Slane Castle aristocrat Lord Henry Mountcharles has slammed the Beam group for refusing to sell him Irish whiskey!

The Meath lord has hit out in his row with the global Beam group who recently bought the famous Cooley Distillery.

Mountcharles is up in arms after the new owners of the Cooley Distillery decided not to supply whiskey to independent operators.

He has told the Irish Independent that the move is ‘anti-competitive; and has forced him to abandon a marketing trip to America for his Slane Castle brand of whiskey.

He said: “It is not what they have done, it’s the way they did it. It feels like we’ve been cut off at the knees.

The paper reports that Slane Castle Irish Whiskey was launched in 1999 and targets the premium US market with prices of $70 a bottle.

“We were about to sign a large distribution deal in the US when we learned our supplies would be cut off,” added Mountcharles.

“I told Beam I regard their actions as anti-competitive. We won’t take this lying down and I’m considering whether it could be referred to the Competition Authority. It is incredibly difficult to source supply.”

Willie McArthur, a former Cooley director now working with Beam, told the Independent that the own-label sellers were unwitting victims of the ‘runaway’ success of Irish whiskey.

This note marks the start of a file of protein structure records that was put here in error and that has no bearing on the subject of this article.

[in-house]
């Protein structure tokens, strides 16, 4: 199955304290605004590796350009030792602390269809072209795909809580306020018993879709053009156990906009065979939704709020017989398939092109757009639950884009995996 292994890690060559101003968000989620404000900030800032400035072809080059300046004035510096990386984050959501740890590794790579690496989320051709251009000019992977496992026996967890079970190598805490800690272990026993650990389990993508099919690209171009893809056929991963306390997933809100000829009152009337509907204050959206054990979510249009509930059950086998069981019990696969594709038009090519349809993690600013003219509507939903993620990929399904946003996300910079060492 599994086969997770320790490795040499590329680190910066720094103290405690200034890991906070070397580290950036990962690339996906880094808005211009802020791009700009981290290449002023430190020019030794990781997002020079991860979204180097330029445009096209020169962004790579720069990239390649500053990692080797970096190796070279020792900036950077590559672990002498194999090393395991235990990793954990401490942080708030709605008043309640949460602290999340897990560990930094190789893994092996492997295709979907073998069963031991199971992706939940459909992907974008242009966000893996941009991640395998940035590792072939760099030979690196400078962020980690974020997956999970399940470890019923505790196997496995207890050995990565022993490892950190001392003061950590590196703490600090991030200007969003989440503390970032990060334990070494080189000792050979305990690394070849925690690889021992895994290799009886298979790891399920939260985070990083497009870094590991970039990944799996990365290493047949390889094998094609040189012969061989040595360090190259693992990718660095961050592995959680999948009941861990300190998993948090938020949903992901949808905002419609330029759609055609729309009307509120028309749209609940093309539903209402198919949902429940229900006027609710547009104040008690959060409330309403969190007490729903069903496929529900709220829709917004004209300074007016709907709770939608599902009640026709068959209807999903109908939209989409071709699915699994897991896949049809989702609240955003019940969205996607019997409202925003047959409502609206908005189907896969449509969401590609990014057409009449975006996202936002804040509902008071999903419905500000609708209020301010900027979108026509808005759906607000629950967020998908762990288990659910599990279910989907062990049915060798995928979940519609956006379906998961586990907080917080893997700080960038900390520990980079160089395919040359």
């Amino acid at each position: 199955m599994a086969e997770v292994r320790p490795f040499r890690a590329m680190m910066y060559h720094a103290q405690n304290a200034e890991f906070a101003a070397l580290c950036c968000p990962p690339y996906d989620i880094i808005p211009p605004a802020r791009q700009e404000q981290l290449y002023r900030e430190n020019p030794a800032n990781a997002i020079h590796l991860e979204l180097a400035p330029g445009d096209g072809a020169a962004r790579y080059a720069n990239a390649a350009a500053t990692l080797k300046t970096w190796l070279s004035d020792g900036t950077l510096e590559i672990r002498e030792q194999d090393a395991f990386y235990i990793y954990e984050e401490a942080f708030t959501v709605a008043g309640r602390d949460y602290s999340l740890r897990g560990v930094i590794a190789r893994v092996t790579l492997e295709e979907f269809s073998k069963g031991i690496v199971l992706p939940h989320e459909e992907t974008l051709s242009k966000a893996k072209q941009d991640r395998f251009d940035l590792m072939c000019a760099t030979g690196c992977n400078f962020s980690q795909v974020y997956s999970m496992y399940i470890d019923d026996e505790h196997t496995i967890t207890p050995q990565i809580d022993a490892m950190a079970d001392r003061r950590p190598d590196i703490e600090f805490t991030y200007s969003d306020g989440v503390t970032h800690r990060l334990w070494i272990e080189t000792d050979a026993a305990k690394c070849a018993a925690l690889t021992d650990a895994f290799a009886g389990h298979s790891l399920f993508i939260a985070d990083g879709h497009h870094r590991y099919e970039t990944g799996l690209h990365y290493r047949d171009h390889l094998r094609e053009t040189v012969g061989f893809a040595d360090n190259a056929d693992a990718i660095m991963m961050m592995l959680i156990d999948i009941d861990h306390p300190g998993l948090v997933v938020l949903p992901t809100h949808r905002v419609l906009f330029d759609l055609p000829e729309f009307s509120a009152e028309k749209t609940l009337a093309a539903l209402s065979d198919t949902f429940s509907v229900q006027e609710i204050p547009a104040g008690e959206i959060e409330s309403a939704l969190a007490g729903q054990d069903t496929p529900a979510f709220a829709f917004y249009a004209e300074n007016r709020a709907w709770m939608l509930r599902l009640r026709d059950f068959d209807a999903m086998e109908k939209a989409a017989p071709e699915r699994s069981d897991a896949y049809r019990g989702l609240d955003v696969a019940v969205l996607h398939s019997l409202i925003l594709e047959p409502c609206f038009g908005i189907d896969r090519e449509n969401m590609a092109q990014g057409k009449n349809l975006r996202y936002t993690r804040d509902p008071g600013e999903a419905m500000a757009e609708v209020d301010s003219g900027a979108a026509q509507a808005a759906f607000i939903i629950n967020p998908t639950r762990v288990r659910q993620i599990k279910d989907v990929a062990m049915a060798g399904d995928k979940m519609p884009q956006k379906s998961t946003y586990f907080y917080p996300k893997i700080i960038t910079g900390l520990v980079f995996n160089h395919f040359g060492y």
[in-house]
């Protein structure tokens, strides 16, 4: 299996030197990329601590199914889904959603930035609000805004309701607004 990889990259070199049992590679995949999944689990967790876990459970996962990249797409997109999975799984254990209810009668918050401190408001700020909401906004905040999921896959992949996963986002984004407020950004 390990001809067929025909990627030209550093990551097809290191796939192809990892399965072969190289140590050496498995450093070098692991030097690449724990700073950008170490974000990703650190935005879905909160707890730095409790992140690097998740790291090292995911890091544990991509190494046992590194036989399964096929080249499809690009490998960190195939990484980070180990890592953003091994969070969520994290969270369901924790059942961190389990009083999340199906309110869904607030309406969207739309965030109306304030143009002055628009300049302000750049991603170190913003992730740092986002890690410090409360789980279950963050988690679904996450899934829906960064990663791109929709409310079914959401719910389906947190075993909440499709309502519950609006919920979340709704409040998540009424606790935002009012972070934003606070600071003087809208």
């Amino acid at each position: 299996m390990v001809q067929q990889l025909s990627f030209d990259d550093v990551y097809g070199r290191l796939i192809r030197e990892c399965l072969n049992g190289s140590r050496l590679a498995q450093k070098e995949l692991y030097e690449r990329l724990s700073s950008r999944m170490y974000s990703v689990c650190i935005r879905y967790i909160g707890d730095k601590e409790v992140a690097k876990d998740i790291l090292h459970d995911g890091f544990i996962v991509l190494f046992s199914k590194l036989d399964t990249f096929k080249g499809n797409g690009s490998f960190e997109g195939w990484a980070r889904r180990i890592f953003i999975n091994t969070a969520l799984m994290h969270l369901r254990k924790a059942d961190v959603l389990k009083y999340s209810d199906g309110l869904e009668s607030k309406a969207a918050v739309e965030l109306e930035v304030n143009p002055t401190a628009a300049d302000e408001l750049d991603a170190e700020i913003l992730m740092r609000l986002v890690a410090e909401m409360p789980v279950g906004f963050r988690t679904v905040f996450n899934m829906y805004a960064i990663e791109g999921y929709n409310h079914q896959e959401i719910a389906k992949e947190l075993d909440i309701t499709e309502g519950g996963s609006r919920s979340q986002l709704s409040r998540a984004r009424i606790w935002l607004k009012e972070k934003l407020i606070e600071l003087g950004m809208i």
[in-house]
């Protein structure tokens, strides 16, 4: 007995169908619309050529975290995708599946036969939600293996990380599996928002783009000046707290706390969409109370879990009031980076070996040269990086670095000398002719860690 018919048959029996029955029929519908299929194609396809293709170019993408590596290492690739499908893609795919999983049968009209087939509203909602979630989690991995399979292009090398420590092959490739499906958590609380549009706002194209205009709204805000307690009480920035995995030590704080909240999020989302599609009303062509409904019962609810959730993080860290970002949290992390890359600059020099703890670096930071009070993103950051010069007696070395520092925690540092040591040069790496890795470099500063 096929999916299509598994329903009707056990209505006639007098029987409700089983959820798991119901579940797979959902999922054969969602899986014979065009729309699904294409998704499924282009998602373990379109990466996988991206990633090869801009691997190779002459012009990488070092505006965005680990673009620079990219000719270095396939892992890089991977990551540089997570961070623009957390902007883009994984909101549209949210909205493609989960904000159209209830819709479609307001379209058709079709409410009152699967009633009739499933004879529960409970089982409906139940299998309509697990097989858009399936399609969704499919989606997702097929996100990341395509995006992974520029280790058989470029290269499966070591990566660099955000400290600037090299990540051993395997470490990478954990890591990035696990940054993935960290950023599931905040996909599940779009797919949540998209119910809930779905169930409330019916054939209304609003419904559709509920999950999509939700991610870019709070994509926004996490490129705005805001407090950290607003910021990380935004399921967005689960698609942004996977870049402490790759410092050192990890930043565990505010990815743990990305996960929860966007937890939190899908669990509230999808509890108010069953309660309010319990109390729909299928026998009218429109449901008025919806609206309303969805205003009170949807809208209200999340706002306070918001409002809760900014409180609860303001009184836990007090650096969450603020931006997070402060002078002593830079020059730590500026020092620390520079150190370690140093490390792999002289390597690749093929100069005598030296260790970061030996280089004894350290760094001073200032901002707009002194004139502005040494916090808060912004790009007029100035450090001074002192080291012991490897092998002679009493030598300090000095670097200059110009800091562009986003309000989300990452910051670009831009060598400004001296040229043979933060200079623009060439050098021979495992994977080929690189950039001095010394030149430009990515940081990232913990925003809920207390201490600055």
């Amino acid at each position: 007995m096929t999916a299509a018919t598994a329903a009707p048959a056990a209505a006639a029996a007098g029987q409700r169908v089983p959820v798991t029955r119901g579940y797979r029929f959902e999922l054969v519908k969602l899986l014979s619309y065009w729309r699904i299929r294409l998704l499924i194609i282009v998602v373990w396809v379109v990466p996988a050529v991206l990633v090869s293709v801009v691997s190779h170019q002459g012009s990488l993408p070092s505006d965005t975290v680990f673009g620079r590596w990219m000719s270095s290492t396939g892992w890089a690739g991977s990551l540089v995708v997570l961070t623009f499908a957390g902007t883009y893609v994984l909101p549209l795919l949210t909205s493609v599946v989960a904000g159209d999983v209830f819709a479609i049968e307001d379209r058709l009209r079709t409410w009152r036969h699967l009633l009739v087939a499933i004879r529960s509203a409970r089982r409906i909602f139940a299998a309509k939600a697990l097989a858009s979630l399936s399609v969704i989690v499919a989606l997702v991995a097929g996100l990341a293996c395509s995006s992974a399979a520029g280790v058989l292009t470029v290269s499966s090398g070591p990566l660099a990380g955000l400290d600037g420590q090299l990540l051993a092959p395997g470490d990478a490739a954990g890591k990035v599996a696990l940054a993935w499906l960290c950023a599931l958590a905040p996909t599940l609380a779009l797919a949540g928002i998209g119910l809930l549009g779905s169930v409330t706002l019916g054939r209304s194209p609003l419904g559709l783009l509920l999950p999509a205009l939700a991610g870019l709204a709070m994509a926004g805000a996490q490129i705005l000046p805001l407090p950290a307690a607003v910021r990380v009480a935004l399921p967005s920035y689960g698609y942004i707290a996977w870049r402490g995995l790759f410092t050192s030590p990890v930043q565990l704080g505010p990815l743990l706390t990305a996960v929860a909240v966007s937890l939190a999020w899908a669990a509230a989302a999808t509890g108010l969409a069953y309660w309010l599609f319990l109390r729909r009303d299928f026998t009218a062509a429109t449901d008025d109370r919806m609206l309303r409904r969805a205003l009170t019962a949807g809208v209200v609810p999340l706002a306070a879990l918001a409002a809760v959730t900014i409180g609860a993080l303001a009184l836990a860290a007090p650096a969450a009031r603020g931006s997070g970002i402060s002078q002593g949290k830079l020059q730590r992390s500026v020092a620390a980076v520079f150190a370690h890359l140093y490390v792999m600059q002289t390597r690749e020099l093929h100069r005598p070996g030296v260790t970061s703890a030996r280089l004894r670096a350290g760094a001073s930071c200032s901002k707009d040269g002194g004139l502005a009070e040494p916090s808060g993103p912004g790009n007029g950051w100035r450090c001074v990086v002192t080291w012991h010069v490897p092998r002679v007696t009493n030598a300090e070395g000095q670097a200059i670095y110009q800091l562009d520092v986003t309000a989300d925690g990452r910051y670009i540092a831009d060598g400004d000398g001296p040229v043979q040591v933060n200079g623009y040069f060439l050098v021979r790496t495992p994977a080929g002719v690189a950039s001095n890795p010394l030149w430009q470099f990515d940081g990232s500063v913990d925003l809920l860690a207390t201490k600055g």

He said: “The speed at which sales are growing caught everybody by surprise, including the new owners of Cooley. They have done a full review and the sales people say we may need more whiskey than we actually have.

“We aim to create another Jameson - we are thinking at that kind of level. We have to make sure we do not run out of whiskey in three years’ time.

“This potential shortage explains the abrupt nature of the withdrawal. We have contracts with a few customers but most, like Lord Henry, would just place orders as required and we cannot accept new orders.”

McCarter did express some support for the plight of Mountcharles and other independent producers.

He added:  “I have a lot of sympathy for Henry and the other producers. Unfortunately, they were getting their supplies from people who now don’t have enough.

“I don’t see how it can be anti-competitive when there are other distillers who could supply. In Cooley, we would sell to anybody who could pay and who we thought had a reasonable chance of success. But those days are gone.”

William Grant, the new owners of Tullamore Dew, is considering building a new distillery to ensure sufficient stocks.